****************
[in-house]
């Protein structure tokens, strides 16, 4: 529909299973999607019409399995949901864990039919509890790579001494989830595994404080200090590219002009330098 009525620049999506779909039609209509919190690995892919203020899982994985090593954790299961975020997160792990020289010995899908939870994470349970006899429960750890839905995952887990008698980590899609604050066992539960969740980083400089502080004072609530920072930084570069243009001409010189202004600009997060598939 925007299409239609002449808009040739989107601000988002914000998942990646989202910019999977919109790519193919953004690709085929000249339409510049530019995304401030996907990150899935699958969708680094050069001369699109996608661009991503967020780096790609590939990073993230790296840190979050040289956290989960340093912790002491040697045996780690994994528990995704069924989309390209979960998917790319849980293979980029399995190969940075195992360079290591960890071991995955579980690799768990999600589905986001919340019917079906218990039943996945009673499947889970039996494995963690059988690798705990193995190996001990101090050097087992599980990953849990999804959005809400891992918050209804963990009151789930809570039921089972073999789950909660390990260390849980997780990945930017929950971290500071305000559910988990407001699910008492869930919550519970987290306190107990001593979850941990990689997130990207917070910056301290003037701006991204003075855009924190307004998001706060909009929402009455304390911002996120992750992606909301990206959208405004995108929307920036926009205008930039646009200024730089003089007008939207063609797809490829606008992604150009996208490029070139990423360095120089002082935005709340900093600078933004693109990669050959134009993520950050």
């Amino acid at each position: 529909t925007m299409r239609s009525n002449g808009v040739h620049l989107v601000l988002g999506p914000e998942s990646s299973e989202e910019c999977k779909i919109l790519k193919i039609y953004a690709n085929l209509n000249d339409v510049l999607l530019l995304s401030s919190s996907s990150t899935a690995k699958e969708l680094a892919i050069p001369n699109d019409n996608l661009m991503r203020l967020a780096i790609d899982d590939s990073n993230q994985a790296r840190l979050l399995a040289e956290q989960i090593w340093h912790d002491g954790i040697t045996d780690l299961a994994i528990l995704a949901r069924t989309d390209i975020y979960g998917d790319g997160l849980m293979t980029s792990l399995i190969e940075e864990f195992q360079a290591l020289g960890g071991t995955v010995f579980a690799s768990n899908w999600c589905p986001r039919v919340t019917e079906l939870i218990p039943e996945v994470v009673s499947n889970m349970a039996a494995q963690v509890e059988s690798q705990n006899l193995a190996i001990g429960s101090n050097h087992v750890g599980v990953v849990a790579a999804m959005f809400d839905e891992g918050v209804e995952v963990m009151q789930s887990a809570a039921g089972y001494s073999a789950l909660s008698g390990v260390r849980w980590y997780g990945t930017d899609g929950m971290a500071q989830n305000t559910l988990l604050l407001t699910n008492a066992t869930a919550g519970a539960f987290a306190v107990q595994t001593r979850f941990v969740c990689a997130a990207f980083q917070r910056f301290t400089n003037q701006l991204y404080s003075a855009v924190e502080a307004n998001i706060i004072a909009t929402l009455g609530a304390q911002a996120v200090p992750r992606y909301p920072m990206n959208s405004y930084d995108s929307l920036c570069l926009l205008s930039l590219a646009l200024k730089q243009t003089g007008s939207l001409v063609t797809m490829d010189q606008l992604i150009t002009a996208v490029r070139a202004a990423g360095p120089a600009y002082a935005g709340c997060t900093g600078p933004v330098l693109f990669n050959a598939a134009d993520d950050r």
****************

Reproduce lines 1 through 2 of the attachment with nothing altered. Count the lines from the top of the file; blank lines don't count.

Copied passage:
[in-house]
């Protein structure tokens, strides 16, 4: 529909299973999607019409399995949901864990039919509890790579001494989830595994404080200090590219002009330098 009525620049999506779909039609209509919190690995892919203020899982994985090593954790299961975020997160792990020289010995899908939870994470349970006899429960750890839905995952887990008698980590899609604050066992539960969740980083400089502080004072609530920072930084570069243009001409010189202004600009997060598939 925007299409239609002449808009040739989107601000988002914000998942990646989202910019999977919109790519193919953004690709085929000249339409510049530019995304401030996907990150899935699958969708680094050069001369699109996608661009991503967020780096790609590939990073993230790296840190979050040289956290989960340093912790002491040697045996780690994994528990995704069924989309390209979960998917790319849980293979980029399995190969940075195992360079290591960890071991995955579980690799768990999600589905986001919340019917079906218990039943996945009673499947889970039996494995963690059988690798705990193995190996001990101090050097087992599980990953849990999804959005809400891992918050209804963990009151789930809570039921089972073999789950909660390990260390849980997780990945930017929950971290500071305000559910988990407001699910008492869930919550519970987290306190107990001593979850941990990689997130990207917070910056301290003037701006991204003075855009924190307004998001706060909009929402009455304390911002996120992750992606909301990206959208405004995108929307920036926009205008930039646009200024730089003089007008939207063609797809490829606008992604150009996208490029070139990423360095120089002082935005709340900093600078933004693109990669050959134009993520950050």